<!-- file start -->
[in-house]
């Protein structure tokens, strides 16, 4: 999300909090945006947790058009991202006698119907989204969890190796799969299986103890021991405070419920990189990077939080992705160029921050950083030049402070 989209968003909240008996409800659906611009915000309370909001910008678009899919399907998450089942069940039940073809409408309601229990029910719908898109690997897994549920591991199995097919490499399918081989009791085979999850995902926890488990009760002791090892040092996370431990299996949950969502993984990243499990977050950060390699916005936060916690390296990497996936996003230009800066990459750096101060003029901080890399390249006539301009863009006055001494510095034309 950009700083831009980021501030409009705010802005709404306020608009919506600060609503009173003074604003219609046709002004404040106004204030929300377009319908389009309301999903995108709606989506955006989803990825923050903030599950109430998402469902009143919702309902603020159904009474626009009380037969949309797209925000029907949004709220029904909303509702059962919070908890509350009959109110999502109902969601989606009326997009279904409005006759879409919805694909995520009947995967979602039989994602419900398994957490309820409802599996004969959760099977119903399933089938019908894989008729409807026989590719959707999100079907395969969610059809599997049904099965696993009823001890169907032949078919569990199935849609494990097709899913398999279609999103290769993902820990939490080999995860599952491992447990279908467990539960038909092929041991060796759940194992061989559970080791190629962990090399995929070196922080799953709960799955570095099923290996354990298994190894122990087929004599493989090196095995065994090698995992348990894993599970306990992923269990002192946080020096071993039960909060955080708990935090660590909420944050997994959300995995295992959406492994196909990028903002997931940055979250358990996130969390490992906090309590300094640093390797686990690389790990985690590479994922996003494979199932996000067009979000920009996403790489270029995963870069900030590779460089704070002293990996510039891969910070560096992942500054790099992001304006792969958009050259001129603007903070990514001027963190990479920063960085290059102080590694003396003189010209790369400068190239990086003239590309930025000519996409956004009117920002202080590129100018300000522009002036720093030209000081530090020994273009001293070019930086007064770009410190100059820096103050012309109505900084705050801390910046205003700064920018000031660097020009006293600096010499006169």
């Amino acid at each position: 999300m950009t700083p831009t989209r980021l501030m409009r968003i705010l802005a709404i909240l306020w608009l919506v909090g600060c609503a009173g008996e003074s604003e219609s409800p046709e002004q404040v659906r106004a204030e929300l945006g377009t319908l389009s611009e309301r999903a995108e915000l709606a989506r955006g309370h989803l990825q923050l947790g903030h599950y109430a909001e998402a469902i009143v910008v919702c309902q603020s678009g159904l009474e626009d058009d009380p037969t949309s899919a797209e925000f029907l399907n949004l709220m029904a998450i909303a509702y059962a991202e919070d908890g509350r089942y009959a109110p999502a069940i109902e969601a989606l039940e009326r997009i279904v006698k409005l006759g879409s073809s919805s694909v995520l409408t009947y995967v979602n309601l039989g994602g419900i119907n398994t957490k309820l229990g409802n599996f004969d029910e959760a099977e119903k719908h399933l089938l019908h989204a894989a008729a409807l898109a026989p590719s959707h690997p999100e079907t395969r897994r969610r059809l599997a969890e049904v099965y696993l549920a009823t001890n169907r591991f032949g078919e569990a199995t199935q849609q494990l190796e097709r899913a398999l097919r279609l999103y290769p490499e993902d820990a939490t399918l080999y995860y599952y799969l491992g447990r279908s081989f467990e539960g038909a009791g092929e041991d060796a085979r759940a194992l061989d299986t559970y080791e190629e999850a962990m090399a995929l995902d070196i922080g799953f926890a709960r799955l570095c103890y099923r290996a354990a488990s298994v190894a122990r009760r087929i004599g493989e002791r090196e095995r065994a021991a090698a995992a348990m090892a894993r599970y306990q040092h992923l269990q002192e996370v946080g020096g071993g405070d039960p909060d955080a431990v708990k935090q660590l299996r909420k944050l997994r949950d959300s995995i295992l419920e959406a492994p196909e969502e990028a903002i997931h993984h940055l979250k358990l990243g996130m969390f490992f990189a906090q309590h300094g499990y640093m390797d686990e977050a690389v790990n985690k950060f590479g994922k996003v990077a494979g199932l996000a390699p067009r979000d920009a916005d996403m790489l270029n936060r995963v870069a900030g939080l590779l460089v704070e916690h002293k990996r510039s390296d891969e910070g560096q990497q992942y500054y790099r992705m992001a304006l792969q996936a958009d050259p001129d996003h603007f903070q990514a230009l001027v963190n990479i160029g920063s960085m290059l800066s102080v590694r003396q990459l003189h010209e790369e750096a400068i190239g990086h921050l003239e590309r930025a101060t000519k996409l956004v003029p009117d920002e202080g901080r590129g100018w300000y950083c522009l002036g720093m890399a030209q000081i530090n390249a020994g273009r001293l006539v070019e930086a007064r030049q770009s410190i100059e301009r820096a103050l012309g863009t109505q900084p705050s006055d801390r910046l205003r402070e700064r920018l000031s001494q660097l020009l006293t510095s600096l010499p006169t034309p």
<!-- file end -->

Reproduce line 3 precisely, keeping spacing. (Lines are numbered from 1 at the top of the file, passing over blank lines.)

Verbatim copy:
């Amino acid at each position: 999300m950009t700083p831009t989209r980021l501030m409009r968003i705010l802005a709404i909240l306020w608009l919506v909090g600060c609503a009173g008996e003074s604003e219609s409800p046709e002004q404040v659906r106004a204030e929300l945006g377009t319908l389009s611009e309301r999903a995108e915000l709606a989506r955006g309370h989803l990825q923050l947790g903030h599950y109430a909001e998402a469902i009143v910008v919702c309902q603020s678009g159904l009474e626009d058009d009380p037969t949309s899919a797209e925000f029907l399907n949004l709220m029904a998450i909303a509702y059962a991202e919070d908890g509350r089942y009959a109110p999502a069940i109902e969601a989606l039940e009326r997009i279904v006698k409005l006759g879409s073809s919805s694909v995520l409408t009947y995967v979602n309601l039989g994602g419900i119907n398994t957490k309820l229990g409802n599996f004969d029910e959760a099977e119903k719908h399933l089938l019908h989204a894989a008729a409807l898109a026989p590719s959707h690997p999100e079907t395969r897994r969610r059809l599997a969890e049904v099965y696993l549920a009823t001890n169907r591991f032949g078919e569990a199995t199935q849609q494990l190796e097709r899913a398999l097919r279609l999103y290769p490499e993902d820990a939490t399918l080999y995860y599952y799969l491992g447990r279908s081989f467990e539960g038909a009791g092929e041991d060796a085979r759940a194992l061989d299986t559970y080791e190629e999850a962990m090399a995929l995902d070196i922080g799953f926890a709960r799955l570095c103890y099923r290996a354990a488990s298994v190894a122990r009760r087929i004599g493989e002791r090196e095995r065994a021991a090698a995992a348990m090892a894993r599970y306990q040092h992923l269990q002192e996370v946080g020096g071993g405070d039960p909060d955080a431990v708990k935090q660590l299996r909420k944050l997994r949950d959300s995995i295992l419920e959406a492994p196909e969502e990028a903002i997931h993984h940055l979250k358990l990243g996130m969390f490992f990189a906090q309590h300094g499990y640093m390797d686990e977050a690389v790990n985690k950060f590479g994922k996003v990077a494979g199932l996000a390699p067009r979000d920009a916005d996403m790489l270029n936060r995963v870069a900030g939080l590779l460089v704070e916690h002293k990996r510039s390296d891969e910070g560096q990497q992942y500054y790099r992705m992001a304006l792969q996936a958009d050259p001129d996003h603007f903070q990514a230009l001027v963190n990479i160029g920063s960085m290059l800066s102080v590694r003396q990459l003189h010209e790369e750096a400068i190239g990086h921050l003239e590309r930025a101060t000519k996409l956004v003029p009117d920002e202080g901080r590129g100018w300000y950083c522009l002036g720093m890399a030209q000081i530090n390249a020994g273009r001293l006539v070019e930086a007064r030049q770009s410190i100059e301009r820096a103050l012309g863009t109505q900084p705050s006055d801390r910046l205003r402070e700064r920018l000031s001494q660097l020009l006293t510095s600096l010499p006169t034309p």